Francisco Borrull, 36, from Alzira in Valencia, and his partners, Ramón García and Juan Iñigo aim to establish a network of 150 Baobab Foods outlets, after being attracted by a programme run by the Senegalese government and its youth employment agency to promote foreign investment in what are regarded as priority sectors, writes David Ing.
The trio plants to open a third of the shops (named after the country’s best known tree) in the capital Dakar, where around a quarter of the country’s 12 million population live, the next 50 in nearby cities and towns, and then spread out the rest of the west African country. It has been estimated the business will bring around 3,800 jobs to Senegal.
Borrull visited Senegal in October 2009 where he said he witnessed a demand for bakery goods not being satisfied, and even where bread was available it was often “lacking in quality”.
He added: “We found out about people not being able to eat bread every day, or sometimes spending up three hours in going to look for it.”
Interest in their project has already led the group to have a personal audience with the country’s prime minister and they have been feature on a Senegal prime time national TV news programme.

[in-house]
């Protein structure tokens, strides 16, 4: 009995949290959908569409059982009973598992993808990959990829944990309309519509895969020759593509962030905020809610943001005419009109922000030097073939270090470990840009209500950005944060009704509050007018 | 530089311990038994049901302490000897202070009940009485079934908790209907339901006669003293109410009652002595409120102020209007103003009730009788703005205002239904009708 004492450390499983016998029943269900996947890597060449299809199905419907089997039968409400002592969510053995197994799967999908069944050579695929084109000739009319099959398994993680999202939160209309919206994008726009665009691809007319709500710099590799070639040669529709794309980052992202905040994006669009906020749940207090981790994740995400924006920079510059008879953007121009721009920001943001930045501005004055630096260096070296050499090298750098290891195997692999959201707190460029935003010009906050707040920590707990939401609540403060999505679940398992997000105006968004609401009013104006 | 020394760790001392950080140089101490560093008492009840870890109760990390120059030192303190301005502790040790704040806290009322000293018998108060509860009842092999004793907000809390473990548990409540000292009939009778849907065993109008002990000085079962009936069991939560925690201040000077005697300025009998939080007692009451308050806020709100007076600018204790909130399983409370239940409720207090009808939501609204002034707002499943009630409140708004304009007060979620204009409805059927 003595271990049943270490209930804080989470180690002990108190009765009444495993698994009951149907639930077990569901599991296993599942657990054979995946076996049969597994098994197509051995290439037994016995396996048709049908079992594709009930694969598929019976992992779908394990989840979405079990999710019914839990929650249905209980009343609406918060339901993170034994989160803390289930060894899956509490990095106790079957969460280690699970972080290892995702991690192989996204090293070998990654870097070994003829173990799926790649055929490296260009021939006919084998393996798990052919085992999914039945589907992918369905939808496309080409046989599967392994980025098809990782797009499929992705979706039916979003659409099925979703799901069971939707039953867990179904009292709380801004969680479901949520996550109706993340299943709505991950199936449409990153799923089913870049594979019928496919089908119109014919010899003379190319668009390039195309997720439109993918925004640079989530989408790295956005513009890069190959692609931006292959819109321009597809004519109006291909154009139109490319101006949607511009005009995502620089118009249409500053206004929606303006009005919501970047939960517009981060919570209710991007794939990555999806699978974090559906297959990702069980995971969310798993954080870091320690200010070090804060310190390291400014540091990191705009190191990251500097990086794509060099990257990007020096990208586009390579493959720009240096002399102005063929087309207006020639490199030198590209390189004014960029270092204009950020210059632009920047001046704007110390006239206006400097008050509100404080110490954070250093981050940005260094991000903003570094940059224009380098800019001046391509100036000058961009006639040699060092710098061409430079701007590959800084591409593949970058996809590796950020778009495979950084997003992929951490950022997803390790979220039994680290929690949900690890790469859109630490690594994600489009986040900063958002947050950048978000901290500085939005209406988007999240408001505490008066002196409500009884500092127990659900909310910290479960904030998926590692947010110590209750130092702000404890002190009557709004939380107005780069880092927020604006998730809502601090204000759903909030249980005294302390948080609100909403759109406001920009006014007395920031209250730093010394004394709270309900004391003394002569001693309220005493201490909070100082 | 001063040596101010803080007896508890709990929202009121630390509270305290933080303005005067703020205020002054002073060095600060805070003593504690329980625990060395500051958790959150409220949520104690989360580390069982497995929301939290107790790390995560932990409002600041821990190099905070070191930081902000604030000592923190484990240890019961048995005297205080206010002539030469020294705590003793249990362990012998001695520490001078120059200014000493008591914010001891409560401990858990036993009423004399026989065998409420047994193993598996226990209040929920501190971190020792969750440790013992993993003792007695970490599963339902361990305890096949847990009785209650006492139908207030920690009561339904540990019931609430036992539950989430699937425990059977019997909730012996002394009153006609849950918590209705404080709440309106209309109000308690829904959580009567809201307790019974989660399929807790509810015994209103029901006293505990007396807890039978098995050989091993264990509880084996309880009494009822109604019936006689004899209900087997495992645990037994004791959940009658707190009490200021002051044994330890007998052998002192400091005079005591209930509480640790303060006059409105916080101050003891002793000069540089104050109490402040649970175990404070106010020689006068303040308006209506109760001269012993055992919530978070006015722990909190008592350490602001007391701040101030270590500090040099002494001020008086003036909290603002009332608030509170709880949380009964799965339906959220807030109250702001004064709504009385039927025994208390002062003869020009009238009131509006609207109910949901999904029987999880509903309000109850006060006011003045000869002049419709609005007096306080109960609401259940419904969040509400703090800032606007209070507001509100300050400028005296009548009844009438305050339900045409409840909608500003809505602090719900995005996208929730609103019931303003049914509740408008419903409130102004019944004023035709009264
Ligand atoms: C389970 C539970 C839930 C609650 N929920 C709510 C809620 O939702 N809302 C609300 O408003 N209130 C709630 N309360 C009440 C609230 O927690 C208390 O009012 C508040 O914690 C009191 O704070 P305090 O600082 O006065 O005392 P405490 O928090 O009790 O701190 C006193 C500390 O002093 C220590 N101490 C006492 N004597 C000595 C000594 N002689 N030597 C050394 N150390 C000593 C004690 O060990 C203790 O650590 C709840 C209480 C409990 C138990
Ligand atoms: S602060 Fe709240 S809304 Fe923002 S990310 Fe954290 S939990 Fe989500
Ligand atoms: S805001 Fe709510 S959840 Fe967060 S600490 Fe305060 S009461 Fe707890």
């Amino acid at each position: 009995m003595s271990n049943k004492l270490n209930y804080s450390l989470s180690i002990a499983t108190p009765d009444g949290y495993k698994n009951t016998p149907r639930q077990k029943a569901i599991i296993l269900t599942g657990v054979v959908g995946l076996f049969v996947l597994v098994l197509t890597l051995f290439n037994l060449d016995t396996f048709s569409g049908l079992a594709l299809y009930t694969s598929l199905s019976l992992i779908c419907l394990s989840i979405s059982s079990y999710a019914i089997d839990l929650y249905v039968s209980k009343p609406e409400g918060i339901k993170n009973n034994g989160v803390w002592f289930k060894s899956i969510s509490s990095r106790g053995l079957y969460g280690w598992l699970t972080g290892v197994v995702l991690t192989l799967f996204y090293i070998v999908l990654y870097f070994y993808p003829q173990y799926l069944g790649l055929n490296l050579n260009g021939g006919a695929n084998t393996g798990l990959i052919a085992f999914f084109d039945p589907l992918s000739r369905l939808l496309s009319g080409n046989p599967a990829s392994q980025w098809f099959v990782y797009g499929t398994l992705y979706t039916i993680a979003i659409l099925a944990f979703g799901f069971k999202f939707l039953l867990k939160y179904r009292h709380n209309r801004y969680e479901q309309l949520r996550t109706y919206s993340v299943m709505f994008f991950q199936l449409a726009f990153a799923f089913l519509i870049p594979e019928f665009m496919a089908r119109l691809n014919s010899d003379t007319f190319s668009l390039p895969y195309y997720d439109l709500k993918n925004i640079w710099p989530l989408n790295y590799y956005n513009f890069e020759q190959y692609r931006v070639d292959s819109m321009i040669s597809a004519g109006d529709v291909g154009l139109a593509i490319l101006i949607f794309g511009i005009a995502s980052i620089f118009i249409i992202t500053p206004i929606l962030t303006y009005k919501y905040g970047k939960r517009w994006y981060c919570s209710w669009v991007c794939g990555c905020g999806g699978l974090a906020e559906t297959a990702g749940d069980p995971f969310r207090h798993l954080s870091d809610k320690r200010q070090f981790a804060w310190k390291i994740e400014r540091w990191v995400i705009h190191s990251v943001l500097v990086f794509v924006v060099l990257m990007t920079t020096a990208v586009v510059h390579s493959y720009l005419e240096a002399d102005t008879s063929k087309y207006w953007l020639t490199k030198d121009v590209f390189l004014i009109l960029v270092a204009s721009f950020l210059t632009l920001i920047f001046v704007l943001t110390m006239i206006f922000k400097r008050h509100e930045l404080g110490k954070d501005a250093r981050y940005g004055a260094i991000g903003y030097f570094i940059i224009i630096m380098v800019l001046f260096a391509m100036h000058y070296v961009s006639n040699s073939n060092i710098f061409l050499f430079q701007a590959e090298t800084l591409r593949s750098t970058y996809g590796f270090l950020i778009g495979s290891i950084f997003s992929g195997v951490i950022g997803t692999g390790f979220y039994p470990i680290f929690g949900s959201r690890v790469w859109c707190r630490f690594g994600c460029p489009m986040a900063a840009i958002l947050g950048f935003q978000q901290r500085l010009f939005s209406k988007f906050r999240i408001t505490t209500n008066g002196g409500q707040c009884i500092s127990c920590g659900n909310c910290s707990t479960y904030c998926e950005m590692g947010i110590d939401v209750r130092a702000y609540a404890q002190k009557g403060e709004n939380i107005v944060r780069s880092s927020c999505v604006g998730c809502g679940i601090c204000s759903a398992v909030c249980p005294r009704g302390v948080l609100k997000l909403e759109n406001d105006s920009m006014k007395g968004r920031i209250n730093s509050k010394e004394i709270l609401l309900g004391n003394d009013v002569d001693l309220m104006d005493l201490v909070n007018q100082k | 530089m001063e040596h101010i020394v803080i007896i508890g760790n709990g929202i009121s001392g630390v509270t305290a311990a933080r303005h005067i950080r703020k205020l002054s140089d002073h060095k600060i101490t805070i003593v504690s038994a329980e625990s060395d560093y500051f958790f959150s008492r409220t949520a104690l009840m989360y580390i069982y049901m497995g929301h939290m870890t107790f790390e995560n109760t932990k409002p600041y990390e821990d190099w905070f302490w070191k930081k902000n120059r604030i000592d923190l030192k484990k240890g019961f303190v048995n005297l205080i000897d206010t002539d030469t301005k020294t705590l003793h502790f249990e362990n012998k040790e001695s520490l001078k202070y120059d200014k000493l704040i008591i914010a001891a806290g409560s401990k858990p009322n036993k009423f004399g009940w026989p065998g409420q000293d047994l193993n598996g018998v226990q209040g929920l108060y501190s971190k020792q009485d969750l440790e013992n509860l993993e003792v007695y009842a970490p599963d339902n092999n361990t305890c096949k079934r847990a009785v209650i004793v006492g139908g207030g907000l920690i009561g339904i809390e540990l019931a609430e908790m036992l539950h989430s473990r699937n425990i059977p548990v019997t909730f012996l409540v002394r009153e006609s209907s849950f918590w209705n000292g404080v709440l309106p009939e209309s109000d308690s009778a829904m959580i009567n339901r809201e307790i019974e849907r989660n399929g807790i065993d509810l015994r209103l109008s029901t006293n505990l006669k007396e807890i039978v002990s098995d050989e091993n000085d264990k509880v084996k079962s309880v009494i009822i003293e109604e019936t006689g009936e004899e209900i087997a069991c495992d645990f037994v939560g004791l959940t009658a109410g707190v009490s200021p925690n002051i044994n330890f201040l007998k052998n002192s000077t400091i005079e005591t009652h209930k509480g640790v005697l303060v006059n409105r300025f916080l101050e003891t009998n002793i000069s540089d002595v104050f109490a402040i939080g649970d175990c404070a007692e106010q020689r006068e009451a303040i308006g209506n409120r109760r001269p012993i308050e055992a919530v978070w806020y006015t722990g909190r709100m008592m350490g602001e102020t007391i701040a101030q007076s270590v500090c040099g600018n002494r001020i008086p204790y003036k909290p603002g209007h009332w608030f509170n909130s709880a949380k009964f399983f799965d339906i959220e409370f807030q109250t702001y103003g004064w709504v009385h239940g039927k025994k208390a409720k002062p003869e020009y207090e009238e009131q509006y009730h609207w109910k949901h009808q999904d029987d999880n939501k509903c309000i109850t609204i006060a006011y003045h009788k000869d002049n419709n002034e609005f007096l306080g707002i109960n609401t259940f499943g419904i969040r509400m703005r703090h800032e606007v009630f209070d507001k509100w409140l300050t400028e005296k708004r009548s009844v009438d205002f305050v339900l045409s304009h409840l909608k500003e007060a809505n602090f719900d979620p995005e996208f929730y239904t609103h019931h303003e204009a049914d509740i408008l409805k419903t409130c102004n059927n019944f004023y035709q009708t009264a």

Since the French colonized the country in the late 19th century, the Senegalese have long been accustomed to the traditional baguette loaves but production quality suffers from the use of too many old ovens and frequent electricity cuts which mean much of the bread that comes out of them is not fully baked. Transport and hygiene are also major issues.
Borrull comented: “It is not uncommon to see bread wrapped up in a piece of paper picked up from the floor, or distribution carried out from horse-drawn carts.”
Alongside the development of the bakery chain, the company has plans to buy up land and grow its own wheat in line with an agricultural development initiative introduced by the country’s president, Abdoulaye Wade, two years ago to help the country become self-sufficient in food production.
Baobab Foods hopes to help illegal immigrants who have travelled to Spain from Senegal to return to the country by offering one in three of the jobs they create to workers being repatriated from Spain. The plan has already been discussed with the Senegalese consul in Valencia, who is supporting the move as many migrants are struggling to find work due to the tough economic climate in Spain.